Peculiar People Day comes around every year on January 10th, but we’re surrounded by peculiar people every day. These are the people we label ‘odd’, ‘strange’ or ‘weird’ but the reasons we insult them for, could be seen instead as the reasons they should be celebrated.
I believe that historically, nothing has ever changed because somebody behaved normally. The world in which we live today is the way it is because somebody dared to be different.
Take, for example, Victor Halperin and his 1932 film, White Zombie. Perhaps you have never heard of the producer Halperin, or the 20th century horror but many credit this work as the first ever zombie movie.
Flash forward to now when the apocalyptic theme is more popular than ever, with comedic tv shows such as Izombie and gruesome movies like Dawn of the Dead. The living dead phenomenon today owes some credit to the catalyst movie by Halperin. Despite the film’s success, Halperin’s creativity was probably seen as a little peculiar by some critics. But without him, we maybe wouldn’t have half the dystopian films we do now.
It seems that being unusual, stepping outside the status quo, or thinking outside the box can have great effects. So why do we condemn instead of commemorate those that are ‘peculiar’? Peculiar People Day may just be another random date in the quirky calendar, but it can also be an opportunity to reflect.
At the risk of sounding philosophical, what would society look like if we were all the same? The obvious answer is boring. And it would probably be stagnant too. The peculiar people in history played a part in all aspects of life, from Rosa Parks who challenged what many saw as the norm, to William Dorsey Swann who dared to stand out. Their uniqueness reshaped the political and social world.
Identity and how we are viewed is still a predominant worry for many people in 2021. There are expectations to meet, opinions to satisfy, and insecurities to hide. Peculiar People Day offers us the chance to re-evaluate these concerns, and honour those who refuse to blend in.
So how do we celebrate? Rome wasn’t built in a day, and your confidence to end the stigma won’t just appear on January 10. But there’s plenty of ways you can still participate.
- Change up your appearance.
You could dye your hair a crazy colour or experiment with your makeup. Lockdown limits your options when it comes to piercings or tattoos, but you could try out some fake ones from online. Or you could revamp your wardrobe, by upcycling a few items. Worst comes to worst and you don’t like your new look, there’s nobody around to see it.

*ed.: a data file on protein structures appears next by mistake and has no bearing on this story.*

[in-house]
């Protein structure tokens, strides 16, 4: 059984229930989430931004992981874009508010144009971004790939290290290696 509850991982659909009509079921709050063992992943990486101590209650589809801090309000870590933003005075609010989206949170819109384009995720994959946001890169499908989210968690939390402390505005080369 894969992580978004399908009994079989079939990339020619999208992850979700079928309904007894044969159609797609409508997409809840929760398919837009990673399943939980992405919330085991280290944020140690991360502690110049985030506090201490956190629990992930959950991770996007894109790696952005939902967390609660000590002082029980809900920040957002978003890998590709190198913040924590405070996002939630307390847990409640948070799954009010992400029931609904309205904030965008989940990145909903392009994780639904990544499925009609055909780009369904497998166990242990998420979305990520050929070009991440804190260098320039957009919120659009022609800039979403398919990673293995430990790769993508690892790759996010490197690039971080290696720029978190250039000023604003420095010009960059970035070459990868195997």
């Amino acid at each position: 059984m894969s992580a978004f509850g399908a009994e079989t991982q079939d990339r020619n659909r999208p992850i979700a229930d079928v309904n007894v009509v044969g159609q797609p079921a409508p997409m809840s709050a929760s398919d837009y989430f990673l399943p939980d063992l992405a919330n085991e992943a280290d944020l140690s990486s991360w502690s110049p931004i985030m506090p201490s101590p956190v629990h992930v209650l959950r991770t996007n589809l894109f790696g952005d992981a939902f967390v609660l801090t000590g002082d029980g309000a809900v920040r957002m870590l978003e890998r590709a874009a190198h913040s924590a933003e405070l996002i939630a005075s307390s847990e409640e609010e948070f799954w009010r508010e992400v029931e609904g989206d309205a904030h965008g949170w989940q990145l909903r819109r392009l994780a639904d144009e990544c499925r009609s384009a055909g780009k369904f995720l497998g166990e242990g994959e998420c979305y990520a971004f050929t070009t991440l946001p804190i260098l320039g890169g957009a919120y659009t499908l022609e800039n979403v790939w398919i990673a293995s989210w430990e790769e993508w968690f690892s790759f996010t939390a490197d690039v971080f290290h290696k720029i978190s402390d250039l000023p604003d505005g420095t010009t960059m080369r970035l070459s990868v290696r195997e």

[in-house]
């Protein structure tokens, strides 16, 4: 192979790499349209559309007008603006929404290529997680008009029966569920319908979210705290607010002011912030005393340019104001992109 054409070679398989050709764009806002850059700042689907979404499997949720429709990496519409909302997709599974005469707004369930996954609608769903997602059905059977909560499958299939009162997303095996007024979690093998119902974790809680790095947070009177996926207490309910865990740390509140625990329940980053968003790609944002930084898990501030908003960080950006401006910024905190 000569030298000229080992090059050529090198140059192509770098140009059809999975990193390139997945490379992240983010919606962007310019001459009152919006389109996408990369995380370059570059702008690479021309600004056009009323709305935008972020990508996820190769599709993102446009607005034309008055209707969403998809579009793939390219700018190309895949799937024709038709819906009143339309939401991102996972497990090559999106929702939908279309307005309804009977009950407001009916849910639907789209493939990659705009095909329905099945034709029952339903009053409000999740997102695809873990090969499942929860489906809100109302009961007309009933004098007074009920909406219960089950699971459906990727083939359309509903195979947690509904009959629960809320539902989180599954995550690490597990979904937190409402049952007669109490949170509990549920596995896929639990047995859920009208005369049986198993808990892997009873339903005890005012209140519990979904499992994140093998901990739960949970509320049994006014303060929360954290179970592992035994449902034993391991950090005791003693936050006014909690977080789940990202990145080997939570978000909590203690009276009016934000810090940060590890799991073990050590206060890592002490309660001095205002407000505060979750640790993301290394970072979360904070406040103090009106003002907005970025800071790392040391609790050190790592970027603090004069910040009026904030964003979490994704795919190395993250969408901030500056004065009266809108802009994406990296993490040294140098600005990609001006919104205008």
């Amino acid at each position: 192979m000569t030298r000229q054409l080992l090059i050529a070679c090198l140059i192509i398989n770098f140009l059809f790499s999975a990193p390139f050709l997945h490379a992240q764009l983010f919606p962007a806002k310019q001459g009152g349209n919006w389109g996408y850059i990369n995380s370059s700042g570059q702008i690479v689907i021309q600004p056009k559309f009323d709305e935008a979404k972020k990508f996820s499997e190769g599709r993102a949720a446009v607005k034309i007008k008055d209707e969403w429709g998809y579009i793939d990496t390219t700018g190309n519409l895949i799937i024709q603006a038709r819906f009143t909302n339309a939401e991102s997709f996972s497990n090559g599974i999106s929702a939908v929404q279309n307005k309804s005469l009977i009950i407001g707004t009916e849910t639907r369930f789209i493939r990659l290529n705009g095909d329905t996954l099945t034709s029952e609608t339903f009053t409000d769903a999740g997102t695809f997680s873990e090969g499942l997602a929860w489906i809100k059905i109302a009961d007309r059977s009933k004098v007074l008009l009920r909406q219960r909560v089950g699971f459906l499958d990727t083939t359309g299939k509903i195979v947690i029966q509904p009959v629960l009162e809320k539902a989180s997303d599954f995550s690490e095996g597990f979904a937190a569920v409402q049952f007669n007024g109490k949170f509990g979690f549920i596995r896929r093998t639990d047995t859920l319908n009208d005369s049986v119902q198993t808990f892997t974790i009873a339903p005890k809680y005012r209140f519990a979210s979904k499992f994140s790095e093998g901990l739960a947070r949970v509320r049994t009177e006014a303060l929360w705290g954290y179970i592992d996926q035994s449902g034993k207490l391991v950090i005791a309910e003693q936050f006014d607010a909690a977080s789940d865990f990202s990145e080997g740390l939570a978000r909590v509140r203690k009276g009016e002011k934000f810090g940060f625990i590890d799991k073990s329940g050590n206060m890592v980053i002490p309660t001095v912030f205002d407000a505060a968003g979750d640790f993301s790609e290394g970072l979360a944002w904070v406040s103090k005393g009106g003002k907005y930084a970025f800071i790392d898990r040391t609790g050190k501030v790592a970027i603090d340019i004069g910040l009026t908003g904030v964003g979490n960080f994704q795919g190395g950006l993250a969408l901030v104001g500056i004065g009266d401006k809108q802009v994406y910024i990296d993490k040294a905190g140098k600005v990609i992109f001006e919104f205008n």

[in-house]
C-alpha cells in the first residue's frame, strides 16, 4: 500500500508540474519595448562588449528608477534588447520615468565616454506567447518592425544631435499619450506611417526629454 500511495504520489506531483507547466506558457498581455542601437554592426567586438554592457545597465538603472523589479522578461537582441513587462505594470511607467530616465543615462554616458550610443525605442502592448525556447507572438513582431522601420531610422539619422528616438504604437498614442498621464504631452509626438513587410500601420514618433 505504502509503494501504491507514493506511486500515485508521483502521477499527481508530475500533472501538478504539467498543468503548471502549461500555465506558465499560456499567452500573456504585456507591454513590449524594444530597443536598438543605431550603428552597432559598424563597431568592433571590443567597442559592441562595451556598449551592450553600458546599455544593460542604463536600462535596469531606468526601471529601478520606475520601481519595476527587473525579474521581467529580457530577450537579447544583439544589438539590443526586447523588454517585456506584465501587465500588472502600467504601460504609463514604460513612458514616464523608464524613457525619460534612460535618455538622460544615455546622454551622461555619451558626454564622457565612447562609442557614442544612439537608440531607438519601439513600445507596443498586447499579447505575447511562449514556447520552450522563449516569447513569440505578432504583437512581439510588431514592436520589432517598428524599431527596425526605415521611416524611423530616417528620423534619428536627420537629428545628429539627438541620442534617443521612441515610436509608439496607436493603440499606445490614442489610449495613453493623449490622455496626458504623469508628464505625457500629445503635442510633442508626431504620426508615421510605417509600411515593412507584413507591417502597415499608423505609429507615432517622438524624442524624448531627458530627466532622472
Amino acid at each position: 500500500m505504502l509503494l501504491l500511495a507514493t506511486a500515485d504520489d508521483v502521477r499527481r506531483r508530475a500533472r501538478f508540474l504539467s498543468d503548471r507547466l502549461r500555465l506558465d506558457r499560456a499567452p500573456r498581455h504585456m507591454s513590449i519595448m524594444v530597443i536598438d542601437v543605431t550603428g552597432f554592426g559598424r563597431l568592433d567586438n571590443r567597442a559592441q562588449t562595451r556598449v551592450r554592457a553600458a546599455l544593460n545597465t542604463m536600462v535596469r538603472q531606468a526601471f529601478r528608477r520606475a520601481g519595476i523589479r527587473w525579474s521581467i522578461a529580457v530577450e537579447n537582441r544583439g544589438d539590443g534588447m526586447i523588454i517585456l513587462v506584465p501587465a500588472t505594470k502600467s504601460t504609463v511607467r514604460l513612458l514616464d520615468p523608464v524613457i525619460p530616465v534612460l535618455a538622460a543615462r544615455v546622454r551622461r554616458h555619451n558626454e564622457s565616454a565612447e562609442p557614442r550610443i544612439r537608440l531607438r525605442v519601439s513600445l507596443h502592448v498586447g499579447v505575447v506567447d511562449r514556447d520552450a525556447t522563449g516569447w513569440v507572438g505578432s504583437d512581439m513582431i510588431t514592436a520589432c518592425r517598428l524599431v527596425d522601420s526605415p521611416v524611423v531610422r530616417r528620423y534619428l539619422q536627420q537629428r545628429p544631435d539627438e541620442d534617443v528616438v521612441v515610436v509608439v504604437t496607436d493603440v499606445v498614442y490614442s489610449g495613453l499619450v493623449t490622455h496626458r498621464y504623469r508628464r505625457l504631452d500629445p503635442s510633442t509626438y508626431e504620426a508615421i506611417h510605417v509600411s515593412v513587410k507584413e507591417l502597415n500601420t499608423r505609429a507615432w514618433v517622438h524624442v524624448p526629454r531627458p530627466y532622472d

2. Share your interests
Got a hobby you’re usually too embarrassed to share with friends? You could test it out virtually. Maybe host a zoom event around it, or send them a text recommendation of something they should try. Yes, Peculiar People Day is about those that are unique, but it doesn’t mean you can’t try things out together.
3. Educate yourself on the eccentric
We’ve got a lot of time on our hands in lockdown. You could spend some of this time doing something that feels productive. The internet is the perfect place to read up on the weird and wonderful. Research a new recipe to try, or find a new community on social media. Getting to know others can be the key to getting to know yourself.
There’s no right way to spend this day, because there’s no right way to be peculiar. Most people’s goal isn’t to obtain this label, it’s just something that happens when they begin to accept and express themselves. Honestly, I don’t see what’s so strange about being yourself. I find myself the most comfortable around people that are unapologetically themselves, rather than those that are trying to be something else.
Peculiar People Day isn’t entirely about the people. It’s about our mindset and how we treat each other. Until recently, it was a day I had never even heard of but when I found out about it, I thought it was pretty cool.
The message of this day extends beyond January 10 however, because diversity, respect, and acceptance isn’t a one day matter. Maybe your goal isn’t to be peculiar, but it should be to accept those that are.
Featured image credit: stevenaitchison.co.uk